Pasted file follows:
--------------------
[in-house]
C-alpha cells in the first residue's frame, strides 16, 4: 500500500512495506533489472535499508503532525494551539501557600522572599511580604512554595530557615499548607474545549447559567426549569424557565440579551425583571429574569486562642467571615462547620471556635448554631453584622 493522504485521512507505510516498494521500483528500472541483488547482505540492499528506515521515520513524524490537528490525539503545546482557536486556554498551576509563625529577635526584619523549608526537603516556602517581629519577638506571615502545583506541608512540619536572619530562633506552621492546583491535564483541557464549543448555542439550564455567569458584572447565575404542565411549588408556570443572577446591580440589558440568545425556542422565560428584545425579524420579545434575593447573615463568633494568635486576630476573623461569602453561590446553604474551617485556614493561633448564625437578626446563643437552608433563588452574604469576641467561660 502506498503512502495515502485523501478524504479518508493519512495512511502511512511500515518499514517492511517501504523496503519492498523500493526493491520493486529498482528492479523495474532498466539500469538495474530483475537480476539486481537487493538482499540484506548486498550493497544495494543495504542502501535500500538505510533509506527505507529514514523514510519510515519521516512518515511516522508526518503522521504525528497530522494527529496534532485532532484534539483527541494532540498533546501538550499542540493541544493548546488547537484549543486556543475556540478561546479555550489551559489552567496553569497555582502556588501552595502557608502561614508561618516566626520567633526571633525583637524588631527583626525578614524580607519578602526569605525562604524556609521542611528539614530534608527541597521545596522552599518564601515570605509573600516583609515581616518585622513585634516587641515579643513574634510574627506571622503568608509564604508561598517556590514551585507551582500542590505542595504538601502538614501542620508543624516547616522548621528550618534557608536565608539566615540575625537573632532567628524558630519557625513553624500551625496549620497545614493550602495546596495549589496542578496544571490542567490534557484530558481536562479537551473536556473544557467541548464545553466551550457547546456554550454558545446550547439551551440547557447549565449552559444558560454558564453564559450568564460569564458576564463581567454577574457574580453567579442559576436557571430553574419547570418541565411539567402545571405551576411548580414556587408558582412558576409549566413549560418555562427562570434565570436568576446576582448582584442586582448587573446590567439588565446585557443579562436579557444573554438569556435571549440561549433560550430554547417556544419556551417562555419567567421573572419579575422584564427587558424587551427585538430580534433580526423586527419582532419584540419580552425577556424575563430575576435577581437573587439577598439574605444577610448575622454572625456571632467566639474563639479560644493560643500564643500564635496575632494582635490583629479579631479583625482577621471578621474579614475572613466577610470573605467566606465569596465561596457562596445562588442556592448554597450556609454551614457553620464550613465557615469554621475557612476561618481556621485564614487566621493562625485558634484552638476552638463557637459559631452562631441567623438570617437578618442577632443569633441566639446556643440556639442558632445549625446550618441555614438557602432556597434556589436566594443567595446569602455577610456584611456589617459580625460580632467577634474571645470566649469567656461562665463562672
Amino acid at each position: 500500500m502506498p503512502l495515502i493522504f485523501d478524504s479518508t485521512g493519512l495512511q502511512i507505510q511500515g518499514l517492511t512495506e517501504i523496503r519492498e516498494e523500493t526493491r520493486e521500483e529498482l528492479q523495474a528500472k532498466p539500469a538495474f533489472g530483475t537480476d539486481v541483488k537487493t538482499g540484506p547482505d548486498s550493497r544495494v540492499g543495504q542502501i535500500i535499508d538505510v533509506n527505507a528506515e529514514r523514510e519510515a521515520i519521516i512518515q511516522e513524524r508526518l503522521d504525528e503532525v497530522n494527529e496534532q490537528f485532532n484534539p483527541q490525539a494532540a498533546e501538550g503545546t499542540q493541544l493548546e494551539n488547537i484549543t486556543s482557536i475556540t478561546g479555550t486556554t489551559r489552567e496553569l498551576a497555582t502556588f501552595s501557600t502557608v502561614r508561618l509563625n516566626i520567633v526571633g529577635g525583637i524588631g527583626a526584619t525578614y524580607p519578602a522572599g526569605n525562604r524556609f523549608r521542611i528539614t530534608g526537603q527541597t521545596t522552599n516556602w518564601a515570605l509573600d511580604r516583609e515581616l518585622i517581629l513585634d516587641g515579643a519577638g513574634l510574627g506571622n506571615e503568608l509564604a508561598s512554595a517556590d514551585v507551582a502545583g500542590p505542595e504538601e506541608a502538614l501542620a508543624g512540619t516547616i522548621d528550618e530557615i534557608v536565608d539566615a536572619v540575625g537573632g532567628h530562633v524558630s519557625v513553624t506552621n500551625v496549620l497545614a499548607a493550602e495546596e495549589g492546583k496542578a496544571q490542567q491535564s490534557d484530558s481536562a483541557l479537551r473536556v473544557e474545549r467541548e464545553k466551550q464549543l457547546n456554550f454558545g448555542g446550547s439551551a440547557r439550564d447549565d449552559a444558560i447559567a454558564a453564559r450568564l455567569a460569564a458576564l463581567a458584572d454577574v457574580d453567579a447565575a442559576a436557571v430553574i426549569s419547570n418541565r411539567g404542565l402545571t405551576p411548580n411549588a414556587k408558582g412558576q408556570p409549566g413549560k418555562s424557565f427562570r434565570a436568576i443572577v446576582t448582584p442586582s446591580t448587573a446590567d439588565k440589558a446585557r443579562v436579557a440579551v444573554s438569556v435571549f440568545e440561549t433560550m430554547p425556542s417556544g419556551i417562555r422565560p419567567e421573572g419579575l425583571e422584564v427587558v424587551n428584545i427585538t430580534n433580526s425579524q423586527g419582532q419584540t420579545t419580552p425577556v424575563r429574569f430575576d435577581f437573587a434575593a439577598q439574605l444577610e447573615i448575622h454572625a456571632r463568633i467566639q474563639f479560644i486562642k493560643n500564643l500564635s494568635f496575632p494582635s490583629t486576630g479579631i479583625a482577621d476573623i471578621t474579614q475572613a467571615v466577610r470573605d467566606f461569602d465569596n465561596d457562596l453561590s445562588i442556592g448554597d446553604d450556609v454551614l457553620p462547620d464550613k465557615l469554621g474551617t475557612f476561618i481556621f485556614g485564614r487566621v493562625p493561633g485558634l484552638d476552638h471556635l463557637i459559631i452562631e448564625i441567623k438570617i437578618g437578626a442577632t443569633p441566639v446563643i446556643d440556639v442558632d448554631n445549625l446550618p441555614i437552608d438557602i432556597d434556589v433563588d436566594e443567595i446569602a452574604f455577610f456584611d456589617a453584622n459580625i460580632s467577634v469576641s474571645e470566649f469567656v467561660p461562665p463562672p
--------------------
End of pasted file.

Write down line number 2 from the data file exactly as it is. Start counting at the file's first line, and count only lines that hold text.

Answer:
C-alpha cells in the first residue's frame, strides 16, 4: 500500500512495506533489472535499508503532525494551539501557600522572599511580604512554595530557615499548607474545549447559567426549569424557565440579551425583571429574569486562642467571615462547620471556635448554631453584622 493522504485521512507505510516498494521500483528500472541483488547482505540492499528506515521515520513524524490537528490525539503545546482557536486556554498551576509563625529577635526584619523549608526537603516556602517581629519577638506571615502545583506541608512540619536572619530562633506552621492546583491535564483541557464549543448555542439550564455567569458584572447565575404542565411549588408556570443572577446591580440589558440568545425556542422565560428584545425579524420579545434575593447573615463568633494568635486576630476573623461569602453561590446553604474551617485556614493561633448564625437578626446563643437552608433563588452574604469576641467561660 502506498503512502495515502485523501478524504479518508493519512495512511502511512511500515518499514517492511517501504523496503519492498523500493526493491520493486529498482528492479523495474532498466539500469538495474530483475537480476539486481537487493538482499540484506548486498550493497544495494543495504542502501535500500538505510533509506527505507529514514523514510519510515519521516512518515511516522508526518503522521504525528497530522494527529496534532485532532484534539483527541494532540498533546501538550499542540493541544493548546488547537484549543486556543475556540478561546479555550489551559489552567496553569497555582502556588501552595502557608502561614508561618516566626520567633526571633525583637524588631527583626525578614524580607519578602526569605525562604524556609521542611528539614530534608527541597521545596522552599518564601515570605509573600516583609515581616518585622513585634516587641515579643513574634510574627506571622503568608509564604508561598517556590514551585507551582500542590505542595504538601502538614501542620508543624516547616522548621528550618534557608536565608539566615540575625537573632532567628524558630519557625513553624500551625496549620497545614493550602495546596495549589496542578496544571490542567490534557484530558481536562479537551473536556473544557467541548464545553466551550457547546456554550454558545446550547439551551440547557447549565449552559444558560454558564453564559450568564460569564458576564463581567454577574457574580453567579442559576436557571430553574419547570418541565411539567402545571405551576411548580414556587408558582412558576409549566413549560418555562427562570434565570436568576446576582448582584442586582448587573446590567439588565446585557443579562436579557444573554438569556435571549440561549433560550430554547417556544419556551417562555419567567421573572419579575422584564427587558424587551427585538430580534433580526423586527419582532419584540419580552425577556424575563430575576435577581437573587439577598439574605444577610448575622454572625456571632467566639474563639479560644493560643500564643500564635496575632494582635490583629479579631479583625482577621471578621474579614475572613466577610470573605467566606465569596465561596457562596445562588442556592448554597450556609454551614457553620464550613465557615469554621475557612476561618481556621485564614487566621493562625485558634484552638476552638463557637459559631452562631441567623438570617437578618442577632443569633441566639446556643440556639442558632445549625446550618441555614438557602432556597434556589436566594443567595446569602455577610456584611456589617459580625460580632467577634474571645470566649469567656461562665463562672